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Tuesday, March 22, 2011

Down the Researching Rabbit Hole

So . . . I was reading the new issue of Tin House, The Mysterious Issue, which I happened to pick up while I was working on my manuscript in progress, House of Mystery, which I expect to complete in the next year or so. I was immediately drawn to the piece by Cheston Knapp titled
"True Enough," a fascinating trip down the rabbit hole otherwise known as The Firm Belief in UFOs, Including Ones You Never See Because UFOs Implant Memory Blocks Into Humans So We Can't Access Our Own Histories.

This got me thinking about mysteries in general: the paranormal, seances, channeling, ghosts, out of body experiences, abductions, telepathy, clairvoyance . . . you know, that whole Madame Blavatsky thing.

According to Lauren Redniss, author of Radioactive, a book I'd coincidentally just finished reading, the Pierre and Marie Curie also participated in seances with someone by the name of Eusapia Palladino. Apparently, being able to see through a hand (the discovery of x-rays and radioactivity) unleashed, at the beginning of the 20th century, "blurred the boundary between science and magic" (Redniss 52). The question everyone was asking was: "if invisible light could pass through the flesh and expose the human skeleton, was it so fantastical to believe in levitation, in telekinesis, in communication with the dead?" (52) The question is, of course, rhetorical.

The likes of Edvard Munch, Arthur Conan Doyle, Alexander Graham Bell, and many notable physicists of the time joined in on the fun. Suddenly mediums were everywhere, and the scientists were proving their legitimacy by weighing them before and after their sessions (one gained six kilos while in the process of channeling).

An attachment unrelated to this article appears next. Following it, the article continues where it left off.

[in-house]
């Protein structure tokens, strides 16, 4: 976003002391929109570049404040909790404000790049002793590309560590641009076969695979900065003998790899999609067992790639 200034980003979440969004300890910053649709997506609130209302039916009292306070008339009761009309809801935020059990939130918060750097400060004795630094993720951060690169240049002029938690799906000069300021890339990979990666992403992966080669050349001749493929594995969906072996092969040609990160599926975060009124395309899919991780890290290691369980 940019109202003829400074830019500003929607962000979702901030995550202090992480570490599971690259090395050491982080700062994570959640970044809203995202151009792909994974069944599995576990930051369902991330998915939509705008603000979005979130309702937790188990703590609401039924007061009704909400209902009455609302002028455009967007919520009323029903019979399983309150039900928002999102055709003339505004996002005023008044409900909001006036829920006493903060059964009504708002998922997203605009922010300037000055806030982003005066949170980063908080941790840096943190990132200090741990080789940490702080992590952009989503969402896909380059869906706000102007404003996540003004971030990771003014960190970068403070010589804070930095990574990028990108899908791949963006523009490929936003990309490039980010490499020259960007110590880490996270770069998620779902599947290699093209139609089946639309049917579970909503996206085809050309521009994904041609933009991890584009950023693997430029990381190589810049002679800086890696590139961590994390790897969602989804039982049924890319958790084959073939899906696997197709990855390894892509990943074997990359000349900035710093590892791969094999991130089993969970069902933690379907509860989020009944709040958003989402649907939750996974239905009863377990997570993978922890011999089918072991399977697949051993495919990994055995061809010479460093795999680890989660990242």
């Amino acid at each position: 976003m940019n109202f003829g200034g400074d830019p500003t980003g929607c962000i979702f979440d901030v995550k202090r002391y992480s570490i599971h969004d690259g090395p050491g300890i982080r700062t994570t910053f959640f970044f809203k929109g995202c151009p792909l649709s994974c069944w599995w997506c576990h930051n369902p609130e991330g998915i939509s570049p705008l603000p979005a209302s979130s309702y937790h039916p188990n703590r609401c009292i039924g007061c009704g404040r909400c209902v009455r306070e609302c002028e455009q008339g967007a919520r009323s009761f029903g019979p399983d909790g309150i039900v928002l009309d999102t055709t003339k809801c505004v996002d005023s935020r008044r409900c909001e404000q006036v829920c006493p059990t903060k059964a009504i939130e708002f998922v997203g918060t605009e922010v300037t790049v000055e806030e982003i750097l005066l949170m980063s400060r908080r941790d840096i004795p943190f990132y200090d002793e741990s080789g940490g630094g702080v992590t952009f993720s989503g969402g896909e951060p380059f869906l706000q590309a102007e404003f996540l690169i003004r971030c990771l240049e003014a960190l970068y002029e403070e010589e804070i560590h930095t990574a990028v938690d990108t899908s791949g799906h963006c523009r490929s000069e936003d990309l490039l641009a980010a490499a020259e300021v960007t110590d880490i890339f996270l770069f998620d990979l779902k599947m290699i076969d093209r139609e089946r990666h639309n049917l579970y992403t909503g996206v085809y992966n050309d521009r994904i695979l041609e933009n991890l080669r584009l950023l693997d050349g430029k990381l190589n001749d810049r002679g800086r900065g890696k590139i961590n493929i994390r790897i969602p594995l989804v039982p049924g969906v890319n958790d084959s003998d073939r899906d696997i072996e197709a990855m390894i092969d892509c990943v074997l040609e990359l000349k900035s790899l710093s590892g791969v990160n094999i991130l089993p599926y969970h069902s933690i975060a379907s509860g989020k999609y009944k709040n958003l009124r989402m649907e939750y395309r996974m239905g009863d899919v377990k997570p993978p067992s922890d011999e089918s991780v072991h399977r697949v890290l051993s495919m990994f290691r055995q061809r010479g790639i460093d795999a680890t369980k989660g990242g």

So, then I had to research mysteries in general. And UFO sightings. And, and then I made a list of things I have to do soon:

1. Rent the second season of Twin Peaks;
3. Re-read Kierkegaard;
5. Continue my Roswell research;
6. Read this interview with Yeats about Madame Blavatsky;
8. Track down a copy of The Coming of the Saucers by Kenneth Arnold & Ray Palmer;
9. Does Portland, OR still have a UFO museum? (There's a PO box and a specified location, but is it open by appointment only?).

And then there was the other aspect of my book, namely the HOUSE part. So . . . a second list:

1. Famous houses, such as the Fallingwater home of Frank Lloyd Wright;
2. Research writing sheds of famous writers;
3. Visit the House of Mystery, down in Southern Oregon.
4. Research famous haunted houses, other possible houses of mystery around the world.

Anyway, this should all keep me busy for the next year. If I get a chance to apply for a grant, you can bet I am heading down to the Oregon Vortex and down to Irvine, CA for the MUFON 2011 Symposium. Till then, it's back to grading ...


Maureen said...

Do you know the site Writers' Houses? It will give you a good start. (I featured it in one of my Saturday Sharing columns.)

And there's this, too:

Martha Silano said...

No, I didn't know about this site. Thanks for sharing!

Joannie said...

Wow! What great lists--you've inspired me (yet again).

Martha Silano said...

I'm such a nerdy goof-ball, but these are my current obsessions. I just need to turn in my winter quarter grades (one class to go), and I will be back in the thick of it.